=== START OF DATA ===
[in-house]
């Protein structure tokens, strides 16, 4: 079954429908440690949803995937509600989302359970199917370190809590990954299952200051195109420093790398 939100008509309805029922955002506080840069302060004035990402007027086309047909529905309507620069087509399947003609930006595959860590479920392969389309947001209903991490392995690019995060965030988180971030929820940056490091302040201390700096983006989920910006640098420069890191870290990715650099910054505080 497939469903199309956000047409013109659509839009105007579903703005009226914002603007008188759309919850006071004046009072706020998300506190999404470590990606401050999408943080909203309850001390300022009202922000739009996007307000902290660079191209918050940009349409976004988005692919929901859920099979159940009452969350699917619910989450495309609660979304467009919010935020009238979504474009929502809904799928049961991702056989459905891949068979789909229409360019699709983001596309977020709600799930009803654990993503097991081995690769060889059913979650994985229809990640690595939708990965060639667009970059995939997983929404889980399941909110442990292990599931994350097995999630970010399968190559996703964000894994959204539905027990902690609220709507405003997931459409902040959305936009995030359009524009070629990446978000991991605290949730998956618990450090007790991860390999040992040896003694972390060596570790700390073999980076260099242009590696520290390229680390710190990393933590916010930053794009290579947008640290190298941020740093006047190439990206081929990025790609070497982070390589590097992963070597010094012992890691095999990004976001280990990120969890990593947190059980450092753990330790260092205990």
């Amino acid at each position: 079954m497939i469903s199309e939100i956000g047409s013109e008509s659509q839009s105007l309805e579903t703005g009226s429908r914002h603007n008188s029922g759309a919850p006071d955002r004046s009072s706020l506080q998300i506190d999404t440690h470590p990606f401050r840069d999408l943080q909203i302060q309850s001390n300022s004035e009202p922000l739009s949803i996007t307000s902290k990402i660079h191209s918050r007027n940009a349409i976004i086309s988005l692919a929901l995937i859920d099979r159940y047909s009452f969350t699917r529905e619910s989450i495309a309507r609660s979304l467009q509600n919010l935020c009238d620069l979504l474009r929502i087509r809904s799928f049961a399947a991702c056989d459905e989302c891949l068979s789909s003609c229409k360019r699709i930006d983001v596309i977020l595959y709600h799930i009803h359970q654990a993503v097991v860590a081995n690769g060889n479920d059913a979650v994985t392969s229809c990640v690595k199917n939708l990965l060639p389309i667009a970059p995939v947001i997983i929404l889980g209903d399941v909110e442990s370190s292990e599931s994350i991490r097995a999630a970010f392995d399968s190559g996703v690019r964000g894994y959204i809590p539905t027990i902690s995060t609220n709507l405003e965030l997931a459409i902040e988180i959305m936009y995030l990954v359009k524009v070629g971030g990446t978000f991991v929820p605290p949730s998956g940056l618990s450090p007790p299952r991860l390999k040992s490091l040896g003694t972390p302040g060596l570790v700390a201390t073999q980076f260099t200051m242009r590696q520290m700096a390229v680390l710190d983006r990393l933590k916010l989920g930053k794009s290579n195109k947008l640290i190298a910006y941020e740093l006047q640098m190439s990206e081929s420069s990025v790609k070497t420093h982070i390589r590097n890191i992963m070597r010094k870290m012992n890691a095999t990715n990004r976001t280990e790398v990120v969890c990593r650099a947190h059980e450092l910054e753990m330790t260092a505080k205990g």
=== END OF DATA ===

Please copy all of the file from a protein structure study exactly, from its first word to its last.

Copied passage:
[in-house]
């Protein structure tokens, strides 16, 4: 079954429908440690949803995937509600989302359970199917370190809590990954299952200051195109420093790398 939100008509309805029922955002506080840069302060004035990402007027086309047909529905309507620069087509399947003609930006595959860590479920392969389309947001209903991490392995690019995060965030988180971030929820940056490091302040201390700096983006989920910006640098420069890191870290990715650099910054505080 497939469903199309956000047409013109659509839009105007579903703005009226914002603007008188759309919850006071004046009072706020998300506190999404470590990606401050999408943080909203309850001390300022009202922000739009996007307000902290660079191209918050940009349409976004988005692919929901859920099979159940009452969350699917619910989450495309609660979304467009919010935020009238979504474009929502809904799928049961991702056989459905891949068979789909229409360019699709983001596309977020709600799930009803654990993503097991081995690769060889059913979650994985229809990640690595939708990965060639667009970059995939997983929404889980399941909110442990292990599931994350097995999630970010399968190559996703964000894994959204539905027990902690609220709507405003997931459409902040959305936009995030359009524009070629990446978000991991605290949730998956618990450090007790991860390999040992040896003694972390060596570790700390073999980076260099242009590696520290390229680390710190990393933590916010930053794009290579947008640290190298941020740093006047190439990206081929990025790609070497982070390589590097992963070597010094012992890691095999990004976001280990990120969890990593947190059980450092753990330790260092205990």
């Amino acid at each position: 079954m497939i469903s199309e939100i956000g047409s013109e008509s659509q839009s105007l309805e579903t703005g009226s429908r914002h603007n008188s029922g759309a919850p006071d955002r004046s009072s706020l506080q998300i506190d999404t440690h470590p990606f401050r840069d999408l943080q909203i302060q309850s001390n300022s004035e009202p922000l739009s949803i996007t307000s902290k990402i660079h191209s918050r007027n940009a349409i976004i086309s988005l692919a929901l995937i859920d099979r159940y047909s009452f969350t699917r529905e619910s989450i495309a309507r609660s979304l467009q509600n919010l935020c009238d620069l979504l474009r929502i087509r809904s799928f049961a399947a991702c056989d459905e989302c891949l068979s789909s003609c229409k360019r699709i930006d983001v596309i977020l595959y709600h799930i009803h359970q654990a993503v097991v860590a081995n690769g060889n479920d059913a979650v994985t392969s229809c990640v690595k199917n939708l990965l060639p389309i667009a970059p995939v947001i997983i929404l889980g209903d399941v909110e442990s370190s292990e599931s994350i991490r097995a999630a970010f392995d399968s190559g996703v690019r964000g894994y959204i809590p539905t027990i902690s995060t609220n709507l405003e965030l997931a459409i902040e988180i959305m936009y995030l990954v359009k524009v070629g971030g990446t978000f991991v929820p605290p949730s998956g940056l618990s450090p007790p299952r991860l390999k040992s490091l040896g003694t972390p302040g060596l570790v700390a201390t073999q980076f260099t200051m242009r590696q520290m700096a390229v680390l710190d983006r990393l933590k916010l989920g930053k794009s290579n195109k947008l640290i190298a910006y941020e740093l006047q640098m190439s990206e081929s420069s990025v790609k070497t420093h982070i390589r590097n890191i992963m070597r010094k870290m012992n890691a095999t990715n990004r976001t280990e790398v990120v969890c990593r650099a947190h059980e450092l910054e753990m330790t260092a505080k205990g």